transaction with coupons, lots of buttons, rules, procedures and stuff.It's sad, but we need to face it that some homeless people
can't handle a job. What do we do with them? Sometimes it's not
their fault (mental illness, etc), but sometimes it is (drugs, uneducated school
dropout, etc). There's no simple answer.I think first we
should focus on the people who have proven they can work and want to work, but
they can't afford today's skyrocketing rent or food. These people
can be helped with temp housing assistance, food assistance, etc. People
nobody would hire is a tougher issue.
It's amusing that it would ever be considered complete...it's police
NeifyT - Salt Lake City, UTAnd that is what Operation Rio Grande did
with homelessness; it just spread it out more; and exacerbated the root cause of
the homelessness... not being allowed to hold a job that pays a living way
because of life circumstance.I would say, the root cause of
homelessness is caused by individuals, making poor choices in life. or their
desire to live a life of homelessness supported by panhandling .
Flipphone has a point. 4% is considered "Full employment". Everybody
who WANTS a job can get one today. I see signs advertising jobs on almost
every establishment now days, but I don't see the homeless lining up to
apply for those jobs.I guess the question we have to ask ourselves
at this point is... if somebody doesn't WANT a job... can we force them to
get a job?I suspect the only way we have to force people to take a
job (even if they don't want one), is... to let them suffer if they decide
not to work for a living.I guess I agree with Benjamin Franklin, who
said“I am for doing good to the poor, but...I think the best way of
doing good to the poor, is not making them easy in poverty, but leading or
driving them out of it. I observed...that the more public provisions were made
for the poor, the less they provided for themselves, and of course became
poorer. And, on the contrary, the less was done for them, the more they did for
themselves, and became richer”...Maybe that would work today?
I don't know. Maybe it's just pie-in-the-sky Conserve rhetoric. Was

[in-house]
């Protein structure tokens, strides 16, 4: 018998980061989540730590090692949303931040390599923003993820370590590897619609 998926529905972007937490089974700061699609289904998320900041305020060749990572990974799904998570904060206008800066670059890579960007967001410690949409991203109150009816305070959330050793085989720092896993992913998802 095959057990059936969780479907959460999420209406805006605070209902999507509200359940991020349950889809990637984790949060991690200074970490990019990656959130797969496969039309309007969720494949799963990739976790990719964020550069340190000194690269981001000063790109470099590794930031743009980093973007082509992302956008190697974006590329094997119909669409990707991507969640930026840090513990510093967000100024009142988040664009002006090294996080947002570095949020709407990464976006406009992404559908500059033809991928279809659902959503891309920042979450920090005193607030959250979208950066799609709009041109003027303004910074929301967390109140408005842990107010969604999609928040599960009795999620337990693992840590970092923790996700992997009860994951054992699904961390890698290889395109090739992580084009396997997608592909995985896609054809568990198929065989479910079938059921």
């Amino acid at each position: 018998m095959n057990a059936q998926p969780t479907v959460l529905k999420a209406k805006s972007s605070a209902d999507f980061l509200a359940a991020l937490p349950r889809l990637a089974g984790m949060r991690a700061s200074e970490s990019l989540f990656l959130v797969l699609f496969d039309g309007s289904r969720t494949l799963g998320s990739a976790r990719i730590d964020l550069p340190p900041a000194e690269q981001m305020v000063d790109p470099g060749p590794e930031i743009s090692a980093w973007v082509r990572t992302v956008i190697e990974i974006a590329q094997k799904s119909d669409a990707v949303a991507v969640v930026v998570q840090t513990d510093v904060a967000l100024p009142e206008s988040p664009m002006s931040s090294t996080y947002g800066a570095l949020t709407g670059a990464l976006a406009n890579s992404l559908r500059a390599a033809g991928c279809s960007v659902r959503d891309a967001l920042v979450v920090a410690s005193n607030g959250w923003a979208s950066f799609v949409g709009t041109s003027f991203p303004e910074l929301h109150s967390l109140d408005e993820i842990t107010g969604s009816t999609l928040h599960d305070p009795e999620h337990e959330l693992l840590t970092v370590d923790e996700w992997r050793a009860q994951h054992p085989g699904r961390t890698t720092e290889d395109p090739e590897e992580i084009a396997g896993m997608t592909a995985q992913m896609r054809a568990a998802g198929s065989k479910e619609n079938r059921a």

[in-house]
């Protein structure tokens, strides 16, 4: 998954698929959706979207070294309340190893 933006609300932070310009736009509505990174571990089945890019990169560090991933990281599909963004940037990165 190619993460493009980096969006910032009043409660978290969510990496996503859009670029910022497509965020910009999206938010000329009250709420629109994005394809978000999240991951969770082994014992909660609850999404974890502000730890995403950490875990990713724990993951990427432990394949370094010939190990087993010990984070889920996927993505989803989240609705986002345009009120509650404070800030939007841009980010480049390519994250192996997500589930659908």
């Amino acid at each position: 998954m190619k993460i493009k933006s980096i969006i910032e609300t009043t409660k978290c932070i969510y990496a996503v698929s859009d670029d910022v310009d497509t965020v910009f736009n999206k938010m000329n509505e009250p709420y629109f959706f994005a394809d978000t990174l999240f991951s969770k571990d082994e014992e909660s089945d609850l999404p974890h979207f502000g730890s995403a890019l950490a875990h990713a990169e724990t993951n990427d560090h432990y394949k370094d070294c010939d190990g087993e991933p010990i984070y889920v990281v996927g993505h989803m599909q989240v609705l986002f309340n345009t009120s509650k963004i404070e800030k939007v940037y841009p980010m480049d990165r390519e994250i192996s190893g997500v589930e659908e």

Benjamin Franklin a Conservative?
The homeless problem hasn't been solved even with a 3.9% unemployment rate.
Some people prefer to live a life of homeless.
@JCS;"Essentially, Operation Rio Grande was little more than a
publicity stunt by a group of politicians who are seeking higher office. Moving
crime from one area to another does nothing to protect the public. "No. It was a taxpayer funded neighborhood cleanup. Designed solely to
increase property values of the developers and their politicians that own
commercial property in the Rio Grande area. Nothing more.
Straight to the comments again; but my answer to the question posed in the
headline."What does Operation Rio Grande look like one year
later?"I looks to me like, "water on a grease fire."You know what happens when you put water on a grease fire? It just
spreads the fire; and exacerbates the problem.And that is what
Operation Rio Grande did with homelessness; it just spread it out more; and
exacerbated the root cause of the homelessness... not being allowed to hold a
job that pays a living way because of life circumstance.
You can only judge the success of Operation Rio Grande by looking at the
neighborhoods where the homeless have moved. You don't cure a fever just
because you stop taking a person's temperature.
Every measure mentioned in the article was a positive. I wonder if there have
been any negatives. From this article you wouldn't know it.I
want this program to succeed because I want the people involved to succeed in
getting out of this lifestyle, but I don't want to see the first year of
the program white-washed for political expediency.Are people really
getting out? Are we getting better at fighting addiction? And mental illness?
Are the chronically homeless getting out?I hope we're not
just spreading the problems we had at Rio Grande around to other locations. I
hope we're really fixing something with this program.Housing in
SLC is not getting more affordable. My kids just bought a new home in the area
and the prices are getting ridiculous. I really can't see how the
homeless are getting closer to getting out if home prices and rent throughout SL
County is skyrocketing (which it is).Last night 60 Minutes reported
that 1/4 of America's homeless come from LA. And they blamed it on the
skyrocketing real-estate prices and skyrocketing rent in LA. And SLC is
following LA's trend.I hope it's really working.
Operation Rio Grande is an unmitigated failure. It did not reduce crime, it only
displaced it. Adjacent areas have been flooded by the drug use and crime that
used to be concentrated in the Rio Grande area. Essentially,
Operation Rio Grande was little more than a publicity stunt by a group of
politicians who are seeking higher office. Moving crime from one area to another
does nothing to protect the public. The problem was created by the
city giving the homeless near-immunity from arrest for so long, followed by The
lenient to nonexistent prosecution under the ECR program. Simply moving the
crime has not rectified the basis of the problem.